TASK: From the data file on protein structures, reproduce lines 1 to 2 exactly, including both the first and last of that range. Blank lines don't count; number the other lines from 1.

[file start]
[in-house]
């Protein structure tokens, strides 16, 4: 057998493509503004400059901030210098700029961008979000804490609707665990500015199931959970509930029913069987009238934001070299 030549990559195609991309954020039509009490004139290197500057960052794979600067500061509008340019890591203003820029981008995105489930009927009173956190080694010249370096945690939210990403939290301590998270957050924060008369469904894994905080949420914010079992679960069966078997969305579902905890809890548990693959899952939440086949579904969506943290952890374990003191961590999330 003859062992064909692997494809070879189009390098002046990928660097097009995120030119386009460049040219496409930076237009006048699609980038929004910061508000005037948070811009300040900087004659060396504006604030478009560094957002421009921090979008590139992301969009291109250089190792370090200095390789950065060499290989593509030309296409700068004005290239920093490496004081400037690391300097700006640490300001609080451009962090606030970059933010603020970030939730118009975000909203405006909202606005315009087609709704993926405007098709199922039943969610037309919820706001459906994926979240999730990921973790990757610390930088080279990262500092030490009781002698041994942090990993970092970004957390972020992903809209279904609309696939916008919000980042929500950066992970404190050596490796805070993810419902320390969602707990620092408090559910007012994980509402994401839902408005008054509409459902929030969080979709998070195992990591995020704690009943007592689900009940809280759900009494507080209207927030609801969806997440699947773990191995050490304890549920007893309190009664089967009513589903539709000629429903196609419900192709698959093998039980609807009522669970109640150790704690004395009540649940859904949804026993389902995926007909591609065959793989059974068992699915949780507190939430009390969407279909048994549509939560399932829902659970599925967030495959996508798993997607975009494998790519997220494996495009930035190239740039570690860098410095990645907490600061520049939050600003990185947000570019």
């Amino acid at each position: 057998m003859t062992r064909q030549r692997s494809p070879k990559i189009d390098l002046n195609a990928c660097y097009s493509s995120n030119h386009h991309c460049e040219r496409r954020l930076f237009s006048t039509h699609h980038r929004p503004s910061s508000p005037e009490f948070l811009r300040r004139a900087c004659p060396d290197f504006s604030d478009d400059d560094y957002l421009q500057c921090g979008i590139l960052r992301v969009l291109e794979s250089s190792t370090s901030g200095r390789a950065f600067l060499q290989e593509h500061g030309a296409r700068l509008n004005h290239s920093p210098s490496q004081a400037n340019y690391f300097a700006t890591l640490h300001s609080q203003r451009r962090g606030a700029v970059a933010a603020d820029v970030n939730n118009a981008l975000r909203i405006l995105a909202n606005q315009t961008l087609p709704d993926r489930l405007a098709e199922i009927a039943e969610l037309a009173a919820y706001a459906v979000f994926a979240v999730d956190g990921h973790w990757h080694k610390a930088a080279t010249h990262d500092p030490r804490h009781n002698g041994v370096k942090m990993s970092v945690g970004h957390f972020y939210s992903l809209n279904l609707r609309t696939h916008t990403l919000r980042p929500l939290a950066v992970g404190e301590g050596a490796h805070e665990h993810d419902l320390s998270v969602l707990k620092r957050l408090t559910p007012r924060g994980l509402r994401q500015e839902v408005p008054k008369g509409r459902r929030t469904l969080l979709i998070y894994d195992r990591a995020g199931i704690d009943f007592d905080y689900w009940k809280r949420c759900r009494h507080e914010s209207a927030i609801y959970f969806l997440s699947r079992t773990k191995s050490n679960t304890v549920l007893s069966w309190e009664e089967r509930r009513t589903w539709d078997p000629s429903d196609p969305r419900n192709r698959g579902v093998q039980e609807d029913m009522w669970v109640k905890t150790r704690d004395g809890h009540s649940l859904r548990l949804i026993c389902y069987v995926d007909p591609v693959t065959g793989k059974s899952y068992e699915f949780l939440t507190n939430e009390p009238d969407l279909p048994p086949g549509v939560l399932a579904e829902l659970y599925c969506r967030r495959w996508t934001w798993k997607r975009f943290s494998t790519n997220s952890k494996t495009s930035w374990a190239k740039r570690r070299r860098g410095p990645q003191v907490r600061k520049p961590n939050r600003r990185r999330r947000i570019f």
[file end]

[in-house]
């Protein structure tokens, strides 16, 4: 057998493509503004400059901030210098700029961008979000804490609707665990500015199931959970509930029913069987009238934001070299 030549990559195609991309954020039509009490004139290197500057960052794979600067500061509008340019890591203003820029981008995105489930009927009173956190080694010249370096945690939210990403939290301590998270957050924060008369469904894994905080949420914010079992679960069966078997969305579902905890809890548990693959899952939440086949579904969506943290952890374990003191961590999330 003859062992064909692997494809070879189009390098002046990928660097097009995120030119386009460049040219496409930076237009006048699609980038929004910061508000005037948070811009300040900087004659060396504006604030478009560094957002421009921090979008590139992301969009291109250089190792370090200095390789950065060499290989593509030309296409700068004005290239920093490496004081400037690391300097700006640490300001609080451009962090606030970059933010603020970030939730118009975000909203405006909202606005315009087609709704993926405007098709199922039943969610037309919820706001459906994926979240999730990921973790990757610390930088080279990262500092030490009781002698041994942090990993970092970004957390972020992903809209279904609309696939916008919000980042929500950066992970404190050596490796805070993810419902320390969602707990620092408090559910007012994980509402994401839902408005008054509409459902929030969080979709998070195992990591995020704690009943007592689900009940809280759900009494507080209207927030609801969806997440699947773990191995050490304890549920007893309190009664089967009513589903539709000629429903196609419900192709698959093998039980609807009522669970109640150790704690004395009540649940859904949804026993389902995926007909591609065959793989059974068992699915949780507190939430009390969407279909048994549509939560399932829902659970599925967030495959996508798993997607975009494998790519997220494996495009930035190239740039570690860098410095990645907490600061520049939050600003990185947000570019």